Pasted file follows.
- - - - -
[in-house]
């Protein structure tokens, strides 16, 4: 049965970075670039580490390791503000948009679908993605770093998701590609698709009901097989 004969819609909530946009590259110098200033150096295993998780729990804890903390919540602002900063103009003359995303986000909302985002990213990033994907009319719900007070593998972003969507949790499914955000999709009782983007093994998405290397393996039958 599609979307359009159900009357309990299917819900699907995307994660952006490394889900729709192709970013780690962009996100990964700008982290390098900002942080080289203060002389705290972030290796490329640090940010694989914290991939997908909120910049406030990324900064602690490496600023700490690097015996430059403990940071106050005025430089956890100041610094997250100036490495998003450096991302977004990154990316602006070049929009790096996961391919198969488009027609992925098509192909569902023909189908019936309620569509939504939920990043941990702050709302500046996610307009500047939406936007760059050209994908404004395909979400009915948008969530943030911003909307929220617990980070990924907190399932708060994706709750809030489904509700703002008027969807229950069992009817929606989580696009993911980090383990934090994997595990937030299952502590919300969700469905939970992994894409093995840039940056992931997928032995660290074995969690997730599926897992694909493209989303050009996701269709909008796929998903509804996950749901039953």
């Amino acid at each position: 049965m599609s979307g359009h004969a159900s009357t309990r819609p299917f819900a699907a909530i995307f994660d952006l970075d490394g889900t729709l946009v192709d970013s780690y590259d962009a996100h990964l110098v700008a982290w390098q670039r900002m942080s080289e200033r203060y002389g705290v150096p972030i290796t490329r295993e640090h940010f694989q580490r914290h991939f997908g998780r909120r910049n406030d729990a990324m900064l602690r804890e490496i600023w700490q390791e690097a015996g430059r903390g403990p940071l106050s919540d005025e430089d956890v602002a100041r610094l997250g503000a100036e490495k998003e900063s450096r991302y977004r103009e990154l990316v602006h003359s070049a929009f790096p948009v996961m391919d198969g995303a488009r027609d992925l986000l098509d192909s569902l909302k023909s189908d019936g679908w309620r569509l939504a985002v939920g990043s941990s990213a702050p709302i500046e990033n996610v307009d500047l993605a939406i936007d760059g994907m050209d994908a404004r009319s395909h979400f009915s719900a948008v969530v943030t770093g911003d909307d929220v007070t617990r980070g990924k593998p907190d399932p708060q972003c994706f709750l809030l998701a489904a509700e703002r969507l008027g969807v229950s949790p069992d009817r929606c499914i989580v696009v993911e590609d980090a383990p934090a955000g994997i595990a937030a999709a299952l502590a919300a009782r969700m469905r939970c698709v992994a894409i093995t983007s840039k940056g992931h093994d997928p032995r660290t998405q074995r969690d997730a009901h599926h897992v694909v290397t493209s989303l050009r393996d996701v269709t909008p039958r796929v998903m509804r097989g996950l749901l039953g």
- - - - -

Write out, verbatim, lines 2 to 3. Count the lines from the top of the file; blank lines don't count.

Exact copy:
């Protein structure tokens, strides 16, 4: 049965970075670039580490390791503000948009679908993605770093998701590609698709009901097989 004969819609909530946009590259110098200033150096295993998780729990804890903390919540602002900063103009003359995303986000909302985002990213990033994907009319719900007070593998972003969507949790499914955000999709009782983007093994998405290397393996039958 599609979307359009159900009357309990299917819900699907995307994660952006490394889900729709192709970013780690962009996100990964700008982290390098900002942080080289203060002389705290972030290796490329640090940010694989914290991939997908909120910049406030990324900064602690490496600023700490690097015996430059403990940071106050005025430089956890100041610094997250100036490495998003450096991302977004990154990316602006070049929009790096996961391919198969488009027609992925098509192909569902023909189908019936309620569509939504939920990043941990702050709302500046996610307009500047939406936007760059050209994908404004395909979400009915948008969530943030911003909307929220617990980070990924907190399932708060994706709750809030489904509700703002008027969807229950069992009817929606989580696009993911980090383990934090994997595990937030299952502590919300969700469905939970992994894409093995840039940056992931997928032995660290074995969690997730599926897992694909493209989303050009996701269709909008796929998903509804996950749901039953």
């Amino acid at each position: 049965m599609s979307g359009h004969a159900s009357t309990r819609p299917f819900a699907a909530i995307f994660d952006l970075d490394g889900t729709l946009v192709d970013s780690y590259d962009a996100h990964l110098v700008a982290w390098q670039r900002m942080s080289e200033r203060y002389g705290v150096p972030i290796t490329r295993e640090h940010f694989q580490r914290h991939f997908g998780r909120r910049n406030d729990a990324m900064l602690r804890e490496i600023w700490q390791e690097a015996g430059r903390g403990p940071l106050s919540d005025e430089d956890v602002a100041r610094l997250g503000a100036e490495k998003e900063s450096r991302y977004r103009e990154l990316v602006h003359s070049a929009f790096p948009v996961m391919d198969g995303a488009r027609d992925l986000l098509d192909s569902l909302k023909s189908d019936g679908w309620r569509l939504a985002v939920g990043s941990s990213a702050p709302i500046e990033n996610v307009d500047l993605a939406i936007d760059g994907m050209d994908a404004r009319s395909h979400f009915s719900a948008v969530v943030t770093g911003d909307d929220v007070t617990r980070g990924k593998p907190d399932p708060q972003c994706f709750l809030l998701a489904a509700e703002r969507l008027g969807v229950s949790p069992d009817r929606c499914i989580v696009v993911e590609d980090a383990p934090a955000g994997i595990a937030a999709a299952l502590a919300a009782r969700m469905r939970c698709v992994a894409i093995t983007s840039k940056g992931h093994d997928p032995r660290t998405q074995r969690d997730a009901h599926h897992v694909v290397t493209s989303l050009r393996d996701v269709t909008p039958r796929v998903m509804r097989g996950l749901l039953g």